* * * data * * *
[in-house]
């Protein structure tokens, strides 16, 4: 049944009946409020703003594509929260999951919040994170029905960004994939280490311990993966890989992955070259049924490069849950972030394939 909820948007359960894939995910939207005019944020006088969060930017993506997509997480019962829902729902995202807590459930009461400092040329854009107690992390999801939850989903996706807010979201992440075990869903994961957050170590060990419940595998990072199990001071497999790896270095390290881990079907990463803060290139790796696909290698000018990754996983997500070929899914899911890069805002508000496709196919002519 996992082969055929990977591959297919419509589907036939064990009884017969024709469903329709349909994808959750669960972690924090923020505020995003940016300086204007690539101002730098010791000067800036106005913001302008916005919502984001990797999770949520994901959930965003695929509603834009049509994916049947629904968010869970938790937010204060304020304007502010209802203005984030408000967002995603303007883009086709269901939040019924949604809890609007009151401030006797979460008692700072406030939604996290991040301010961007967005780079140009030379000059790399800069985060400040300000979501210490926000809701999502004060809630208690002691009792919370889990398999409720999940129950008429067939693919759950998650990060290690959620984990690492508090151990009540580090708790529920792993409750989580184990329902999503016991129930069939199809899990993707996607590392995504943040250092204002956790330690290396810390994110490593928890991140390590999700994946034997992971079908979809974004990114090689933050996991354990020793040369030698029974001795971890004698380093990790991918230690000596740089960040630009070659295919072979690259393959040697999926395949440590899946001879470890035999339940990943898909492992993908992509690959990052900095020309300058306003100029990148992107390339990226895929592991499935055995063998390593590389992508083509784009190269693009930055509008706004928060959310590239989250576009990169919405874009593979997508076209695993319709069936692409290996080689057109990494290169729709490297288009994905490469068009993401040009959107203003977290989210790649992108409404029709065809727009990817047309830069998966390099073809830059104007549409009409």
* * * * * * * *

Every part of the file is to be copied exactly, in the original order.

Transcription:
[in-house]
């Protein structure tokens, strides 16, 4: 049944009946409020703003594509929260999951919040994170029905960004994939280490311990993966890989992955070259049924490069849950972030394939 909820948007359960894939995910939207005019944020006088969060930017993506997509997480019962829902729902995202807590459930009461400092040329854009107690992390999801939850989903996706807010979201992440075990869903994961957050170590060990419940595998990072199990001071497999790896270095390290881990079907990463803060290139790796696909290698000018990754996983997500070929899914899911890069805002508000496709196919002519 996992082969055929990977591959297919419509589907036939064990009884017969024709469903329709349909994808959750669960972690924090923020505020995003940016300086204007690539101002730098010791000067800036106005913001302008916005919502984001990797999770949520994901959930965003695929509603834009049509994916049947629904968010869970938790937010204060304020304007502010209802203005984030408000967002995603303007883009086709269901939040019924949604809890609007009151401030006797979460008692700072406030939604996290991040301010961007967005780079140009030379000059790399800069985060400040300000979501210490926000809701999502004060809630208690002691009792919370889990398999409720999940129950008429067939693919759950998650990060290690959620984990690492508090151990009540580090708790529920792993409750989580184990329902999503016991129930069939199809899990993707996607590392995504943040250092204002956790330690290396810390994110490593928890991140390590999700994946034997992971079908979809974004990114090689933050996991354990020793040369030698029974001795971890004698380093990790991918230690000596740089960040630009070659295919072979690259393959040697999926395949440590899946001879470890035999339940990943898909492992993908992509690959990052900095020309300058306003100029990148992107390339990226895929592991499935055995063998390593590389992508083509784009190269693009930055509008706004928060959310590239989250576009990169919405874009593979997508076209695993319709069936692409290996080689057109990494290169729709490297288009994905490469068009993401040009959107203003977290989210790649992108409404029709065809727009990817047309830069998966390099073809830059104007549409009409």